Editor’s note: Today La Pelanga inaugurates what we hope will be an occasional series of special guest pelangueros. Our first is Bulgarian poet and journalist Dimiter Kenarov. His work has appeared in Esquire, The Nation, Boston Review, and VQR. He is also the author of two collections of poetry, Patuvane kum kuhniata [A Journey to the Kitchen] and Apokrifni zhivotni [Apocryphal Animals].
“Azis is what every man fears to be and what every woman dreams of becoming. Something in between Marilyn Monroe and Marilyn Manson. Azis is an institution, Azis is a factor, Azis is the most interesting personality in this country,” said the Bulgarian singer Azis in 2007 before he entered the second season of VIP Brother, a reality TV show featuring local celebrities. According to polls, slightly more than two million Bulgarians, or about a quarter of the entire population, watched the opening night of the show.
Vassil Boyanov, a.k.a. Azis, is a thirty-two year old Bulgarian Romany turned superstar, a performer of chalga – a hybrid pop-folk genre that blends oriental maqams and occidental dance-beats – and a flamboyant showman with transvestite tendencies. His concerts sell out the largest venues, including stadiums, within hours. He tours the Bulgarian communities in Europe and the US like a messiah, sowing mass hysteria and mayhem along the way. Tabloids and serious publications alike vie for his interviews. In a recently conducted poll on the most important Bulgarians of all time he ranked 21st—the only other contemporary Bulgarian that high on the list was soccer legend Hristo Stoichkov. Azis even dabbled with politics as an honorary head of the Euroroma party and ran for parliament in 2005, though conceding a narrow defeat.
To know Azis is an epistemological impossibility. Aside from his heavily-penciled, mesmerizing blue-lensed eyes and platinum-bleached goatee and mustache, his identity shifts from song to song, video to video. Now he is dressed in leather, sporting curly blond locks; now he wears lingerie; now his widow’s black veil billows in the wind, while all around him – and this requires a leap of the imagination – brawny, depilated construction workers with picks and sledgehammers are busily tearing down an old abandoned house. “My entire life,” Azis said in an interview, “I’ve wanted to have the breasts of a Victoria Secret girl. In any case, I have great legs and it’s a crime to keep them to myself.” Azis may as well be the only person in Bulgaria whose simulations of male-on-male fellatio boost his popularity. He thrives on scandal, wallows in it, tracking down like a hound the time-proven “no publicity is bad publicity” maxim.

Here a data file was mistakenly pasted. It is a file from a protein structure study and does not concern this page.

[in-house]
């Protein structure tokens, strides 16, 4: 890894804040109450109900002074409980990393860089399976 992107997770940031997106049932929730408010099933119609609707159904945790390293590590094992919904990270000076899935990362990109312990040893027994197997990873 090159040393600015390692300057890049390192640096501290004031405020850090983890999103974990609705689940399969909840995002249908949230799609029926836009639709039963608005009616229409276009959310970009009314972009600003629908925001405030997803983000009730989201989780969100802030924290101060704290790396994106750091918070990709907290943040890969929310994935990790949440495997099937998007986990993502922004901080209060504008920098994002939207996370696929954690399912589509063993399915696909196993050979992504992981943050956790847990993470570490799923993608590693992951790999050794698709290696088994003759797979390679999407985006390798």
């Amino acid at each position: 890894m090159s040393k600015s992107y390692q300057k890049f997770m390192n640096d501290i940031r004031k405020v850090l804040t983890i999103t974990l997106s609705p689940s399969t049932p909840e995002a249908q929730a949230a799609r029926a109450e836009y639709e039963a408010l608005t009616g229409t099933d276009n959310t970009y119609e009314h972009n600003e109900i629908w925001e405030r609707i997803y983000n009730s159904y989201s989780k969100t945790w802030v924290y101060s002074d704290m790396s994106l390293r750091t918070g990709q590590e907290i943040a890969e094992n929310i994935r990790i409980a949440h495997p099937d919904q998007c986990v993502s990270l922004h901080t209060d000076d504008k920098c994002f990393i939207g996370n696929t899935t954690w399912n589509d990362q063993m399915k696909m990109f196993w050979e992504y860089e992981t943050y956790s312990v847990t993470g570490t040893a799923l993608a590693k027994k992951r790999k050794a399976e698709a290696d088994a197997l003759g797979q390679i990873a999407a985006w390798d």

What has been really difficult to explain is his rise to prominence in a Balkan country historically rife with homophobia and racism against the Roma minority. Azis is far from secretive about his sexuality and ethnic origin, oftentimes referring to himself in the female. In the capital city Sofia, a centrally located billboard advertising one of his albums, in which he exposed a fair part of his buttocks, caused a major uproar and was the food of TV and radio commentators for several weeks, until the macho-oriented mayor of the city, Boyko Borissov, ordered it removed. Undaunted, in 2006 Azis issued his autobiography Az, Azis – Bulgarian for I, Azis – and in October of the same year, in a heavily publicized symbolic ceremony, married his burly boyfriend Nikolai Parvanov, a.k.a. the Chinese. (Bulgaria does not officially sanction same-sex marriages.) That same evening, almost every news channel broadcasted what the country had never seen before: two men exchanging wedding vows and a kiss.
In case his gay marriage was deemed too old-fashioned, Azis also announced plans to adopt a child together with his new partner. When Veneta Raykova, the celebrity gossip hostess of the Bulgarian TV show “Hot,” asked him about the adoption, he replied, “It’s absolutely normal. We are, or appear to be, in the European Union now, and we should accept certain things more calmly.”
Calm is, of course, the last thing Azis is looking for, and his talent for controversy has won him a number of foes as dedicated as his fans. In a country where the pop-folk genre is generally stigmatized as low-culture, the kitsch territory of saccharine, sexually suggestive lyrics performed by well-endowed peroxide blondes in tacky clothing, Azis holds a special place in the minds of his compatriots. He has been accused of almost every sin imaginable. Some believe that Azis is exploiting the transvestite/gay/transsexual persona simply for commercial purposes, while avidly practicing heterosexuality; others bewail the downfall of contemporary culture and blame him for moral degradation of the young. Whatever the truth, Azis maintains the equanimity, if not exactly the opinions, of a Socrates: “I’ve not become a superstar to teach people morality. I’ve become a star to entertain them, to make them laugh, but not to teach them anything. What did Madonna teach people? Everybody’s falling at her feet. What was Michael Jackson’s teaching? People are crazy for him. It’s quite strange why Bulgarians want a singer to be a math teacher and lecture them on fractions.”
— Dimiter Kenarov